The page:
01 Feb Gamification in sales
Sales is not the most engaging and rewarding function in an industry, in the eyes of the majority. Sales employees are given targets at the starting of the sales cycle and their performance is evaluated according to the outputs generated (sales closed successfully) at the end of the cycle. There is limited to no effort made towards engaging or motivating the employees throughout the sales cycles. As a result, sales trajectory of the employees at most organizations observes a hockey stick effect i.e. during the first and second quarter of the cycle there is limited output from the sales teams, while the third and the fourth quarter of the cycle are loaded with application submission from the sales employees. Such an approach of the sales employees often results in miss-selling of the products to the end-customers. The employee sells the products to the customer, without understanding the customer requirement properly, just to achieve the performance level to be eligible for incentives of the cycle.
Following figure depicts the pattern of achievement of sales target in one cycle –
The key to solve this problem is to effectively engage employees on performance related topics – raise the motivation level of the employees to achieve interim objectives in small increments and provide them almost real time feedback. Senior managers should provide non-monetary rewards and recognitions to motivate the employees. Immediate managers and team leaders should celebrate the small wins of the sales teams frequently during huddles and through other internal communication channels. Product managers and designers should invest in latest tools and technologies like Gamification in order to provide engaging experience for its employees. According to a recent Gallup survey – organizations spend 1000 times lesser for engaging its own workforce as compared to engaging customers. The theoretical link between employee engagement and organization growth can be visualized through the following Engagement-Profit chain –
But still there is little to no emphasis on improving the employee engagement at workplace. In this scenario, Gamification can be a very useful technique for engaging the employees in serious work at workplace. Gamification uses game elements and game design techniques to solve serious problems and develop desired behaviours among the employees at workplace. The key elements for developing player psychology using gamification is to provide right level of motivation according to the player’s perceived ability, coupled with actionable recommendations – triggers.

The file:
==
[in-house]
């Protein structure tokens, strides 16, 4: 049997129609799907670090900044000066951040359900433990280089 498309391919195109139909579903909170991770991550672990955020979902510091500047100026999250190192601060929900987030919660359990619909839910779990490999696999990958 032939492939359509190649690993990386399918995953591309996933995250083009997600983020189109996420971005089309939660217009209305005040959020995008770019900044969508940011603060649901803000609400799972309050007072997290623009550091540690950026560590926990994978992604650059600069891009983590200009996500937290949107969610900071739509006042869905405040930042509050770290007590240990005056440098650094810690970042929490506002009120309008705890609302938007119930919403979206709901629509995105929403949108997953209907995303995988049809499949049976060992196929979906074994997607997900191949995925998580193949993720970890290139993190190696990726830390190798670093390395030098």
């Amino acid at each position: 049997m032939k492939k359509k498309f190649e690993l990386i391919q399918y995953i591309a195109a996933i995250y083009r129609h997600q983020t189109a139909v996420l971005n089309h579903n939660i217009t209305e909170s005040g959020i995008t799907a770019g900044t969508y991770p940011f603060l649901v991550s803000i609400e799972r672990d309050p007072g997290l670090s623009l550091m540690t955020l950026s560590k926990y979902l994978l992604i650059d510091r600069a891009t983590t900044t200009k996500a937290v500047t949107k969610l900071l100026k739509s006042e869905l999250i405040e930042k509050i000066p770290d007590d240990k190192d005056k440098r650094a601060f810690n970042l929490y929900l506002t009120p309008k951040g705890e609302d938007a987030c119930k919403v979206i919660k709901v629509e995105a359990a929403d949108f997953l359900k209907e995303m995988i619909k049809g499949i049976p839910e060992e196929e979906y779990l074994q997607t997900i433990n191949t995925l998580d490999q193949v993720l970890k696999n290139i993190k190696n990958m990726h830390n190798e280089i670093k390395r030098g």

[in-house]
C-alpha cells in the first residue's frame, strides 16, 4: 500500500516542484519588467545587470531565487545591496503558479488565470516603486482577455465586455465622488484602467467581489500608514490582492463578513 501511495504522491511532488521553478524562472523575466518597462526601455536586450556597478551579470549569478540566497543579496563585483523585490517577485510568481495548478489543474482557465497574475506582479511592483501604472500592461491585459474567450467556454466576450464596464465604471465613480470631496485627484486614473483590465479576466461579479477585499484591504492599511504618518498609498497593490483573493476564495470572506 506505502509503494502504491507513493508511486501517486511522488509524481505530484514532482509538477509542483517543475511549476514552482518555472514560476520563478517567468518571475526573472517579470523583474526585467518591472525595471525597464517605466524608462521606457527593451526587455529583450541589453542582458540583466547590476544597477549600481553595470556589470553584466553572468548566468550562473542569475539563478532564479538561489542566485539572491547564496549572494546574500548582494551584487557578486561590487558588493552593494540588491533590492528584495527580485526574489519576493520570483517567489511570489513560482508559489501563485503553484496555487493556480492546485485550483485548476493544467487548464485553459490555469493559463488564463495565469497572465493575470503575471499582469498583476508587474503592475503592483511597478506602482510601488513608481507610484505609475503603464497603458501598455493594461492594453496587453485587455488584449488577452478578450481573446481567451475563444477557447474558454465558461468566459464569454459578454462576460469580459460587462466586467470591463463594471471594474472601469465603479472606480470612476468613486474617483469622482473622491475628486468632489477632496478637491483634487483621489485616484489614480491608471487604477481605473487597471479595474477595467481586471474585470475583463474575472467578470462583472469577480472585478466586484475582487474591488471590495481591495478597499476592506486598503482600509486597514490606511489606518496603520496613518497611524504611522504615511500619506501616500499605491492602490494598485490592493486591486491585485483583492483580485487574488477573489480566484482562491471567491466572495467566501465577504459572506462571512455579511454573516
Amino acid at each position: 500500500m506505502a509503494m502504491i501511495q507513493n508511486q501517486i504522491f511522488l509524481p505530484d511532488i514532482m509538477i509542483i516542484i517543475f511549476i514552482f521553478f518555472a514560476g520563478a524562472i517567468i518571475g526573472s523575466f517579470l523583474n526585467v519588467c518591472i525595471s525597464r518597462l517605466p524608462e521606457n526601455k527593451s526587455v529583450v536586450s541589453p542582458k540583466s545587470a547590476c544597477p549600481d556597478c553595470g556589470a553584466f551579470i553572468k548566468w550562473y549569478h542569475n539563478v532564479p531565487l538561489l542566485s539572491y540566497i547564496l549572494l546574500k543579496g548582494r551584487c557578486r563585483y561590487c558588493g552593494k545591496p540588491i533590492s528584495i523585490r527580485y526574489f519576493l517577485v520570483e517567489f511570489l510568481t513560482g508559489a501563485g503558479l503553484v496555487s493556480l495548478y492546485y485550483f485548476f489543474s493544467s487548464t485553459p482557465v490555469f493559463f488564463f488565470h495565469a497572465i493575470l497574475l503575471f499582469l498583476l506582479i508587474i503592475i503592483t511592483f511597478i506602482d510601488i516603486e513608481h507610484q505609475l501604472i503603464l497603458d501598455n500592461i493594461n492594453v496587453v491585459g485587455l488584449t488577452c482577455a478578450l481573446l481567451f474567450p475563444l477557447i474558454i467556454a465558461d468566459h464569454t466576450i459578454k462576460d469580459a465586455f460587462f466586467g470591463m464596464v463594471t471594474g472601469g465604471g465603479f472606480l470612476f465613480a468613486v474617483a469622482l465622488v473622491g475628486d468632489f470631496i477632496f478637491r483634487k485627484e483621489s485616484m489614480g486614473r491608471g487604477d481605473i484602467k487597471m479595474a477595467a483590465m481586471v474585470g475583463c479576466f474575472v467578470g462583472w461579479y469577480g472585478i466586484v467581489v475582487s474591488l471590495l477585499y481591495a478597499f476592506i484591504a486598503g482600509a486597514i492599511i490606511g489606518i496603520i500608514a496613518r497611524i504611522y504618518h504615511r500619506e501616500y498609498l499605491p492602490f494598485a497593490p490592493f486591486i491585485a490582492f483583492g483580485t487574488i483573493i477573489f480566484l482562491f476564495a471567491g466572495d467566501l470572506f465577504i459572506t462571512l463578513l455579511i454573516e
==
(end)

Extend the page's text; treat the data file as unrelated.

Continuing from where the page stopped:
Fogg talks about such a model for behaviour change in his paper “A Behaviour model for Persuasive Design”. The paper provides a perspective of making effective behavioural changes by keeping the user sufficiently motivated, adjusting according to the user’s perceived ability, and introducing triggers to perform. These three elements also have subcomponents –
- Motivation – Pleasure / Pain, Hope / Fear, Social Acceptance / Rejection
- Ability – Time, Money, Physical effort, brain cycles, social deviance, Non-routine
- Trigger –Spark, Facilitators, Signals
Fogg in his paper asserts that these three factors – Motivation, Ability and Trigger – should occur at the same moment, otherwise the desired change in player psychology will not happen.
Gamification can be effective in implementing such a persuasive design. Motivating player’s behaviour and engaging player is at the core of Gamification. Gamification enables to track the motivation level of every user and quantify their perceived ability to complete a given task. With appropriate technology implementation the customer journey can be analysed on the technology platform and actionable insights or triggers can be provided to the player which will enhance the probability of the user to engage with the platform and enhance his ability in the desired dimension. Such activities performed repeatedly over time will elevate the overall productivity level of the game players (employees of the organization). The magic happens when a significant section of the employee improves their perceived ability (read: productivity), and that when the overall organization becomes more productive with a closely connected and engaged workforce.